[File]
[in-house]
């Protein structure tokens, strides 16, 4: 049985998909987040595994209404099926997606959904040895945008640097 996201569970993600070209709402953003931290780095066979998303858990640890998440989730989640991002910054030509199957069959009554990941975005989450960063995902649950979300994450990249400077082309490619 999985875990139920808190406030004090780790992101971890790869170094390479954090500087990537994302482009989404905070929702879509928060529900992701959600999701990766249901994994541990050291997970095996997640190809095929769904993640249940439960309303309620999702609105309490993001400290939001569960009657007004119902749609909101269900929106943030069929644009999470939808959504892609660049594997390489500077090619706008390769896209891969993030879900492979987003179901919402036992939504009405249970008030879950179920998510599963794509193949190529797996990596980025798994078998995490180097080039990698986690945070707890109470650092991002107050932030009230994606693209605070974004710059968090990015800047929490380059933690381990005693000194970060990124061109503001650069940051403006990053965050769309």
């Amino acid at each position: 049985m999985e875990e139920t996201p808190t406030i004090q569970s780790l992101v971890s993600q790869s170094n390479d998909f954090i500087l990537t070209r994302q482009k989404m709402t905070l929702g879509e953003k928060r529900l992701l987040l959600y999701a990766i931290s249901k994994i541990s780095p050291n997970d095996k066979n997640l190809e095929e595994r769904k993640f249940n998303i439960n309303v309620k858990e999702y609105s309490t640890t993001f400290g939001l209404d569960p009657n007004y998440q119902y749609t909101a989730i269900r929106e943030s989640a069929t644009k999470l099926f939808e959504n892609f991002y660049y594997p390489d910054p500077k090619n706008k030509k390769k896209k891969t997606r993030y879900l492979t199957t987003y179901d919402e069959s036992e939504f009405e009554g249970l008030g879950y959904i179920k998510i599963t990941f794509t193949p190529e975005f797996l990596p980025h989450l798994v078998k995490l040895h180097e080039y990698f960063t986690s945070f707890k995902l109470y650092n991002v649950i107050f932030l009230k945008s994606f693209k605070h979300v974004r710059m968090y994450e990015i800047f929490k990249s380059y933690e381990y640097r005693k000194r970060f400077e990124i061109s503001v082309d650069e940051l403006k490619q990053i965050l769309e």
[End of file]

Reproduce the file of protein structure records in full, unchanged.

[in-house]
């Protein structure tokens, strides 16, 4: 049985998909987040595994209404099926997606959904040895945008640097 996201569970993600070209709402953003931290780095066979998303858990640890998440989730989640991002910054030509199957069959009554990941975005989450960063995902649950979300994450990249400077082309490619 999985875990139920808190406030004090780790992101971890790869170094390479954090500087990537994302482009989404905070929702879509928060529900992701959600999701990766249901994994541990050291997970095996997640190809095929769904993640249940439960309303309620999702609105309490993001400290939001569960009657007004119902749609909101269900929106943030069929644009999470939808959504892609660049594997390489500077090619706008390769896209891969993030879900492979987003179901919402036992939504009405249970008030879950179920998510599963794509193949190529797996990596980025798994078998995490180097080039990698986690945070707890109470650092991002107050932030009230994606693209605070974004710059968090990015800047929490380059933690381990005693000194970060990124061109503001650069940051403006990053965050769309």
């Amino acid at each position: 049985m999985e875990e139920t996201p808190t406030i004090q569970s780790l992101v971890s993600q790869s170094n390479d998909f954090i500087l990537t070209r994302q482009k989404m709402t905070l929702g879509e953003k928060r529900l992701l987040l959600y999701a990766i931290s249901k994994i541990s780095p050291n997970d095996k066979n997640l190809e095929e595994r769904k993640f249940n998303i439960n309303v309620k858990e999702y609105s309490t640890t993001f400290g939001l209404d569960p009657n007004y998440q119902y749609t909101a989730i269900r929106e943030s989640a069929t644009k999470l099926f939808e959504n892609f991002y660049y594997p390489d910054p500077k090619n706008k030509k390769k896209k891969t997606r993030y879900l492979t199957t987003y179901d919402e069959s036992e939504f009405e009554g249970l008030g879950y959904i179920k998510i599963t990941f794509t193949p190529e975005f797996l990596p980025h989450l798994v078998k995490l040895h180097e080039y990698f960063t986690s945070f707890k995902l109470y650092n991002v649950i107050f932030l009230k945008s994606f693209k605070h979300v974004r710059m968090y994450e990015i800047f929490k990249s380059y933690e381990y640097r005693k000194r970060f400077e990124i061109s503001v082309d650069e940051l403006k490619q990053i965050l769309e």